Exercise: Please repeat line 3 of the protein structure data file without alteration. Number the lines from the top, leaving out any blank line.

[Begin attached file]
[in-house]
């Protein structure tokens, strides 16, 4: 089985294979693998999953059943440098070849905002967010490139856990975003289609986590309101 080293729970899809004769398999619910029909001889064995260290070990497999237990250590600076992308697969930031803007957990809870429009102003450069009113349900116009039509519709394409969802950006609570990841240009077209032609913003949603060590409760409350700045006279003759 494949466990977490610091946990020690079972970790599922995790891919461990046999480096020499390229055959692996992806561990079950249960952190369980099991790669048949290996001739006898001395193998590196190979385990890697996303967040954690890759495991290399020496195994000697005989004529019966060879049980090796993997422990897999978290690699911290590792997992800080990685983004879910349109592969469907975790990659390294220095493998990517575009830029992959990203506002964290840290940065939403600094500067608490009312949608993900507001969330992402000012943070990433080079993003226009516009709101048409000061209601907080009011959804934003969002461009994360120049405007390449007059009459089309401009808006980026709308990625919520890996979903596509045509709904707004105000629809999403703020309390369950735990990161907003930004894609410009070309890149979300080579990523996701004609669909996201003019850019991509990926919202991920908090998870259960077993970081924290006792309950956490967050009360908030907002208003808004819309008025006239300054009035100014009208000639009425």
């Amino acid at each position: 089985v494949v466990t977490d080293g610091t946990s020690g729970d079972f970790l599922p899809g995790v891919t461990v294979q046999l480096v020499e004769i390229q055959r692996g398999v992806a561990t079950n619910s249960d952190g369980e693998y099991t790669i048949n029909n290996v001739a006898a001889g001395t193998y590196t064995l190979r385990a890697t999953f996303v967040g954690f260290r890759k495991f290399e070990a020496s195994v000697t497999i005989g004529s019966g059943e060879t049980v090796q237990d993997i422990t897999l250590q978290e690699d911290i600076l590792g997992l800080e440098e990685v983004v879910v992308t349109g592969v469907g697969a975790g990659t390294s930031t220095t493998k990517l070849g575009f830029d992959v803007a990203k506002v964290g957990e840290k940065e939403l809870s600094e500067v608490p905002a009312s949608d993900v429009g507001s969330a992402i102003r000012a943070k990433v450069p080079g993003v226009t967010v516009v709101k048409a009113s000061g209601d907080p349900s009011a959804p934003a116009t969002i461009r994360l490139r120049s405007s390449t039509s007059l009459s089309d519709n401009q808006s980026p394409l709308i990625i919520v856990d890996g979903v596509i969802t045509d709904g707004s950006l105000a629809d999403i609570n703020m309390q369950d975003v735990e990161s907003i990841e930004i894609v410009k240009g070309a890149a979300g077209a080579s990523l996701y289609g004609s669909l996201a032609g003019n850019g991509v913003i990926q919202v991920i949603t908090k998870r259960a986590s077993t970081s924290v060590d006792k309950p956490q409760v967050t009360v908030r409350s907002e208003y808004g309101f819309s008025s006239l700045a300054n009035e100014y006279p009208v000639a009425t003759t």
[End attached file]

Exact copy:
């Amino acid at each position: 089985v494949v466990t977490d080293g610091t946990s020690g729970d079972f970790l599922p899809g995790v891919t461990v294979q046999l480096v020499e004769i390229q055959r692996g398999v992806a561990t079950n619910s249960d952190g369980e693998y099991t790669i048949n029909n290996v001739a006898a001889g001395t193998y590196t064995l190979r385990a890697t999953f996303v967040g954690f260290r890759k495991f290399e070990a020496s195994v000697t497999i005989g004529s019966g059943e060879t049980v090796q237990d993997i422990t897999l250590q978290e690699d911290i600076l590792g997992l800080e440098e990685v983004v879910v992308t349109g592969v469907g697969a975790g990659t390294s930031t220095t493998k990517l070849g575009f830029d992959v803007a990203k506002v964290g957990e840290k940065e939403l809870s600094e500067v608490p905002a009312s949608d993900v429009g507001s969330a992402i102003r000012a943070k990433v450069p080079g993003v226009t967010v516009v709101k048409a009113s000061g209601d907080p349900s009011a959804p934003a116009t969002i461009r994360l490139r120049s405007s390449t039509s007059l009459s089309d519709n401009q808006s980026p394409l709308i990625i919520v856990d890996g979903v596509i969802t045509d709904g707004s950006l105000a629809d999403i609570n703020m309390q369950d975003v735990e990161s907003i990841e930004i894609v410009k240009g070309a890149a979300g077209a080579s990523l996701y289609g004609s669909l996201a032609g003019n850019g991509v913003i990926q919202v991920i949603t908090k998870r259960a986590s077993t970081s924290v060590d006792k309950p956490q409760v967050t009360v908030r409350s907002e208003y808004g309101f819309s008025s006239l700045a300054n009035e100014y006279p009208v000639a009425t003759t």